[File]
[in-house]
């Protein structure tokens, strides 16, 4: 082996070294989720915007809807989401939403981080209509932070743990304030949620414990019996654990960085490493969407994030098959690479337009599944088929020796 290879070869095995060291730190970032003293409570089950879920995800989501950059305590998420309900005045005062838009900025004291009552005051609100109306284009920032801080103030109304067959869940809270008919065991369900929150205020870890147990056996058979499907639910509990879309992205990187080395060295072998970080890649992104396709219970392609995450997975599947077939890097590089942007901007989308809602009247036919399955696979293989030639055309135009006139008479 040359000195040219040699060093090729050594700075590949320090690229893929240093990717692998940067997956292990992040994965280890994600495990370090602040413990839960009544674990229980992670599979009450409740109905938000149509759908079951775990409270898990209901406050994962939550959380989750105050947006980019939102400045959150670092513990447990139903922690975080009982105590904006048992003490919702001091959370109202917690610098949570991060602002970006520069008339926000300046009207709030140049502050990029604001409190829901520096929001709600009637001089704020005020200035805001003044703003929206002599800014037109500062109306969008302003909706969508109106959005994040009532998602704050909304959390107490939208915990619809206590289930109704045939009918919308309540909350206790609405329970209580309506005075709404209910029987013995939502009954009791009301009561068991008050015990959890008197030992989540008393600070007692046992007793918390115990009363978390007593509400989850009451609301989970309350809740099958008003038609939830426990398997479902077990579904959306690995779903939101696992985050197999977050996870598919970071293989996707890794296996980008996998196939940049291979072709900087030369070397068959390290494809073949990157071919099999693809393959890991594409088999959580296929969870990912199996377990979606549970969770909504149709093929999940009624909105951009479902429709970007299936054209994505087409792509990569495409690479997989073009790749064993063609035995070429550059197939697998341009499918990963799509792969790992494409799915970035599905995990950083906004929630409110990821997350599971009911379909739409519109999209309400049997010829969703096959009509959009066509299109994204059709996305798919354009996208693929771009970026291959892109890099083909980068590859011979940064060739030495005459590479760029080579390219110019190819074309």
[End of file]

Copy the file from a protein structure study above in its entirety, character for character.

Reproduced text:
[in-house]
């Protein structure tokens, strides 16, 4: 082996070294989720915007809807989401939403981080209509932070743990304030949620414990019996654990960085490493969407994030098959690479337009599944088929020796 290879070869095995060291730190970032003293409570089950879920995800989501950059305590998420309900005045005062838009900025004291009552005051609100109306284009920032801080103030109304067959869940809270008919065991369900929150205020870890147990056996058979499907639910509990879309992205990187080395060295072998970080890649992104396709219970392609995450997975599947077939890097590089942007901007989308809602009247036919399955696979293989030639055309135009006139008479 040359000195040219040699060093090729050594700075590949320090690229893929240093990717692998940067997956292990992040994965280890994600495990370090602040413990839960009544674990229980992670599979009450409740109905938000149509759908079951775990409270898990209901406050994962939550959380989750105050947006980019939102400045959150670092513990447990139903922690975080009982105590904006048992003490919702001091959370109202917690610098949570991060602002970006520069008339926000300046009207709030140049502050990029604001409190829901520096929001709600009637001089704020005020200035805001003044703003929206002599800014037109500062109306969008302003909706969508109106959005994040009532998602704050909304959390107490939208915990619809206590289930109704045939009918919308309540909350206790609405329970209580309506005075709404209910029987013995939502009954009791009301009561068991008050015990959890008197030992989540008393600070007692046992007793918390115990009363978390007593509400989850009451609301989970309350809740099958008003038609939830426990398997479902077990579904959306690995779903939101696992985050197999977050996870598919970071293989996707890794296996980008996998196939940049291979072709900087030369070397068959390290494809073949990157071919099999693809393959890991594409088999959580296929969870990912199996377990979606549970969770909504149709093929999940009624909105951009479902429709970007299936054209994505087409792509990569495409690479997989073009790749064993063609035995070429550059197939697998341009499918990963799509792969790992494409799915970035599905995990950083906004929630409110990821997350599971009911379909739409519109999209309400049997010829969703096959009509959009066509299109994204059709996305798919354009996208693929771009970026291959892109890099083909980068590859011979940064060739030495005459590479760029080579390219110019190819074309």